If you’ve enjoyed my Buzzing! book, you’ll know just how fascinating – and important – minibeasts are. You’ll also know that you can make an important contribution to science by recording the bugs you see. Scientists up and down the UK rely on us to tell them what bugs we see, so they can build up a nationwide picture of what bugs are where. Click below to find out how you can record the bugs you see. Who knows, you might even make a world-first scientific discovery!
Please note: I try to keep the links on this page up to date, but they do sometimes chop and change without my knowing. If you come across any links here that no longer work, do email me and I’ll try to put them right as soon as possible. Thanks!
If you see a bumblebee, particularly if it’s an unusual one, take a photo and send it toBeeWatch. BeeWatch wants to build up a map of what bumblebees are where in Britain. The online BeeWatch tools will help you identify your bumblebee, and your ID will be confirmed by BeeWatch experts.
You can also record your sightings with The Great British Bee Count.
If you get really keen on bumblebees, you might want to take part in BeeWalk. This involves you walking a fixed-route of 1-2km every month, and recording what bumblebees you see.
- Record your bumblebee sightings at BeeWatch
- Record your bumblebee sightings with The Great British Bee Count
- Find out more about Tree Bumblebees
- Record your Tree Bumblebee sightings at OPAL
- Find out more about bumblebees at the Bumblebee Conservation Trust website
- Find out more about BeeWalk
By the way, the Bumblebee Conservation Trust wrote the Foreword to my Buzzing! book, and are fans of my Buzzing! CD:
‘Your Buzzing! CD is wonderful.
We put it on in the office when someone needs cheering up.’
If you spot a Rosemary Beetle, the Royal Horticultural Society would like to know about it!
Stag beetles are some of the largest beetles in the UK. They can grow to be larger than a matchbox. The Great Stag Hunt was launched in 1998, to record sightings of stag beetles in the UK, where they are a protected species. Have you seen a stag beetle where you are?
Ladybirds – see below
Butterfly Conservation runs a series of different butterfly recording schemes. One of the best to take part in is The Big Butterfly Count. It only takes 15 minutes once a year, and is vital to help scientists understand which of our butterfly species are threatened and which are thriving.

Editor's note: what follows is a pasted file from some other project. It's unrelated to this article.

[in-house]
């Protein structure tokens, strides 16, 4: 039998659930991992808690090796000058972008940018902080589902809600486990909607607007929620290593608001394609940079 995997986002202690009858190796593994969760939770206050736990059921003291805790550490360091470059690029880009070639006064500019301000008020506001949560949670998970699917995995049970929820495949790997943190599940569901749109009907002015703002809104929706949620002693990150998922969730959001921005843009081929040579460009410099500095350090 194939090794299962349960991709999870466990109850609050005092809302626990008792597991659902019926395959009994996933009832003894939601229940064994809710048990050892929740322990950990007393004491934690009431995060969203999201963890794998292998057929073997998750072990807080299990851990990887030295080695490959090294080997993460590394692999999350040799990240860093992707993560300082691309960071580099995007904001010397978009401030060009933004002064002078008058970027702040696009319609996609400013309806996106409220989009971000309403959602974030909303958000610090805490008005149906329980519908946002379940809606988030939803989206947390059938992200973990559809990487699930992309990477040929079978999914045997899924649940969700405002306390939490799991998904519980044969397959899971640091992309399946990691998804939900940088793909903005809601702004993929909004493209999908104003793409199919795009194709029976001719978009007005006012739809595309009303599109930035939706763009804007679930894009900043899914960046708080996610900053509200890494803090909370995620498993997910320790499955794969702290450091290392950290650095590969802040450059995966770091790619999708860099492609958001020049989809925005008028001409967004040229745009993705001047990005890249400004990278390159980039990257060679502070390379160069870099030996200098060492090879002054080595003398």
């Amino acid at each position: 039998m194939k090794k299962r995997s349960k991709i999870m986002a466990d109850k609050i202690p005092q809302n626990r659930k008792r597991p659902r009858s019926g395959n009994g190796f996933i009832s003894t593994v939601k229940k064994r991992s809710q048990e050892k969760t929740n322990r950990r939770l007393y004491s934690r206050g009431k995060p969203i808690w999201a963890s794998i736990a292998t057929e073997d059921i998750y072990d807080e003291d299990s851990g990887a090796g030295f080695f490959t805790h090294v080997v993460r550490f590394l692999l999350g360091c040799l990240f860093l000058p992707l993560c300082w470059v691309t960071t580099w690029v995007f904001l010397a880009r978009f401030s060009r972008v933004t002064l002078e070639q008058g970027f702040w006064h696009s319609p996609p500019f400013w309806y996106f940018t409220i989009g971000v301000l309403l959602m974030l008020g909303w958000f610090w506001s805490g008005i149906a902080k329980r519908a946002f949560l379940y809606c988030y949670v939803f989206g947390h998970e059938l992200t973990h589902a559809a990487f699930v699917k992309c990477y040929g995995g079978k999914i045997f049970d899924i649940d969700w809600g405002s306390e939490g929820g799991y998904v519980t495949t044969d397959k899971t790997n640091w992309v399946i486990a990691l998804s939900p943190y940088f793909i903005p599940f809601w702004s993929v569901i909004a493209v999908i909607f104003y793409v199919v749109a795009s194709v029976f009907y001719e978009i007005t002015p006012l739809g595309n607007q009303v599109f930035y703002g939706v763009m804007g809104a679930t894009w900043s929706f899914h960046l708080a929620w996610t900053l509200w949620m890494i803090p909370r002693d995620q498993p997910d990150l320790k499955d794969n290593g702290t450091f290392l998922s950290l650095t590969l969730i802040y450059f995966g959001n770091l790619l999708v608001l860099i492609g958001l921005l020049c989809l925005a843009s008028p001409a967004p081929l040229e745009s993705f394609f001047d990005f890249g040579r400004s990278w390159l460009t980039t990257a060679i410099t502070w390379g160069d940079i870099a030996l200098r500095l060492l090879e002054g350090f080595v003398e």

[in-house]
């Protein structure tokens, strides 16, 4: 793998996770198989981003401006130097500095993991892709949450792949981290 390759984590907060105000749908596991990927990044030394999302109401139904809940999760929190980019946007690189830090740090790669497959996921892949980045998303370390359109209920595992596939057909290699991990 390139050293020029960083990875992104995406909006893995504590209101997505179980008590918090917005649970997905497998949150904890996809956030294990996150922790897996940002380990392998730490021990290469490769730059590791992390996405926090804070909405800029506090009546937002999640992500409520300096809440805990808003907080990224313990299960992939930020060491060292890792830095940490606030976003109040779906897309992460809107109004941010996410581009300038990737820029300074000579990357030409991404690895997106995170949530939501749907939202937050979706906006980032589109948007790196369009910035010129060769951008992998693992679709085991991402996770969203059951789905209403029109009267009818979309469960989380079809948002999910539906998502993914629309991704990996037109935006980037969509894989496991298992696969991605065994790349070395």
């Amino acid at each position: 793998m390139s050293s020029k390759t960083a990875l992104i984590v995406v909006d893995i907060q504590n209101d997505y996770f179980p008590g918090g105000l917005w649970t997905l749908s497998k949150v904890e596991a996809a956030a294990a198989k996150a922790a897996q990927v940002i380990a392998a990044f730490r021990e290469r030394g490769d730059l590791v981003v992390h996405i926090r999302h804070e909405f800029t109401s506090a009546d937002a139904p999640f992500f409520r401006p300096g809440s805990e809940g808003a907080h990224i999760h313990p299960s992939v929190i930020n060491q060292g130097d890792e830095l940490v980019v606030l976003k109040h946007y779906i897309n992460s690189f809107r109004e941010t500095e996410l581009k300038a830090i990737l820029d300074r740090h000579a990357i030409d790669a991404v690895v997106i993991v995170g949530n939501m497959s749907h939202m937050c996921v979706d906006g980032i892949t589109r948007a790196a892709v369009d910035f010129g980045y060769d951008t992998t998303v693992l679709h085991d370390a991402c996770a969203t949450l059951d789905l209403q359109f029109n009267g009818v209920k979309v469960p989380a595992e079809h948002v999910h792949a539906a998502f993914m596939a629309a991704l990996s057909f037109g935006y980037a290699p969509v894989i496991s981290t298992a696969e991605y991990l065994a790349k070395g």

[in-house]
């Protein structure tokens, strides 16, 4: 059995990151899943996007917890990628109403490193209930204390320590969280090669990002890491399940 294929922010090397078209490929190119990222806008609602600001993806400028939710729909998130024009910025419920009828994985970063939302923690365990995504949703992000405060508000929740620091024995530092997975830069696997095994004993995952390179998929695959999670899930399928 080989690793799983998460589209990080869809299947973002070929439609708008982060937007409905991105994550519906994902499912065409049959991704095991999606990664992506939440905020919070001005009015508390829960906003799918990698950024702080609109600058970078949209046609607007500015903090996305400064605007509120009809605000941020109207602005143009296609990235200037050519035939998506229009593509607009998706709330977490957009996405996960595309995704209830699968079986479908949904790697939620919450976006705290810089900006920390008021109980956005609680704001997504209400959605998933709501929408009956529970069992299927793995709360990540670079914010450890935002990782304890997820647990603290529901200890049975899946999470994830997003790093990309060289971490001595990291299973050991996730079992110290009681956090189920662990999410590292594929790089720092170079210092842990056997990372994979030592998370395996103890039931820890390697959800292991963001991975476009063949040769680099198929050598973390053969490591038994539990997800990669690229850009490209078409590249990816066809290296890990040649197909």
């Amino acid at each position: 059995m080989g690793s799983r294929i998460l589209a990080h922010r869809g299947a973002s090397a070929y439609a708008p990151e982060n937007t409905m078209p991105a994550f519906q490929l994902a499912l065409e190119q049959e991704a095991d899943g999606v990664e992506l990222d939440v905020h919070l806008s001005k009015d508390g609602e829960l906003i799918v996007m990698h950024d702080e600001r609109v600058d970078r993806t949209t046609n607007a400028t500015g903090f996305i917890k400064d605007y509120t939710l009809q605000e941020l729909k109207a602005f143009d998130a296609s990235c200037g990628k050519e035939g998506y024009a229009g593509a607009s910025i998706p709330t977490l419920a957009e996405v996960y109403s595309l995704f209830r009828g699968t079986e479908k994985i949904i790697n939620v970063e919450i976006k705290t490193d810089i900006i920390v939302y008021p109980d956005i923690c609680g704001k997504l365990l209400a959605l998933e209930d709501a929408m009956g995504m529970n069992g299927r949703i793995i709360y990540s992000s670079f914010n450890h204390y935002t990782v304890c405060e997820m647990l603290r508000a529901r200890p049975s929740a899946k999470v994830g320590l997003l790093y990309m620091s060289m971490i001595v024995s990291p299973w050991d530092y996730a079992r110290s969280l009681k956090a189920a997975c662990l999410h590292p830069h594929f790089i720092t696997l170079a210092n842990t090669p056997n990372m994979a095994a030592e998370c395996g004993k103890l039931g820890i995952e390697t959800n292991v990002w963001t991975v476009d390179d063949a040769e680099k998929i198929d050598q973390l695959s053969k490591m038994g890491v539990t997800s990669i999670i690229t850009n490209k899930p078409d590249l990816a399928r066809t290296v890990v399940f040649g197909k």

- Find out more about butterflies
- Record your butterfly sightings with The Big Butterfly Count
Painted Lady butterfly
The Painted Lady butterfly flies here all the way from Africa. Let the Butterfly Conservation Trust know if you see any!
Small Tortoiseshell butterfly
OPAL is recording sightings of the Small Tortoiseshell butterfly as part of its Bugs Count Species Quest.
- Find out more about the Small Tortoiseshell butterfly
- Record your Small Tortoiseshell butterfly sightings
There are lots of different ladybirds you might come across in the UK. Visit the UK Ladybird survey to find out how to record ladybirds you see in your garden, or whilst out and about. And see below for how to record the latest threat, the Harlequin Ladybird.
The Harlequin is an invader ladybird from abroad, with the potential to harm our native ladybird species. The Harlequin arrived in Britain in 2004. Has it reached where you are? I first saw them in York in Autumn 2007 (read all about it). Take a photo if you think you see one. The people at the Harlequin Ladybird Survey will tell you if it’s a Harlequin or not.
- Find out more about Harlequin Ladybirds
- Download a Harlequin Ladybird ID pack
- Record your Harlequin ladybird sightings
With climate change, more and more Hummingbird Hawkmoths are expected here. I’ve seen them – fleetingly – in my garden in York. Have you seen them where you are?
- Email your sightings to email@example.com. Include the date and place you saw the sawfly.
- Find out more about the British sawfly national recording scheme
I was the first person to record Berberis sawflies in York (read all about it)! Will you be the first person to record them where you are? If you see them, the Royal Horticultural Society would like to know about it!
- Find out more (Look out for the turquoise dot on the map that shows my sighting in York!)
- Record your Berberis sawfly sightings here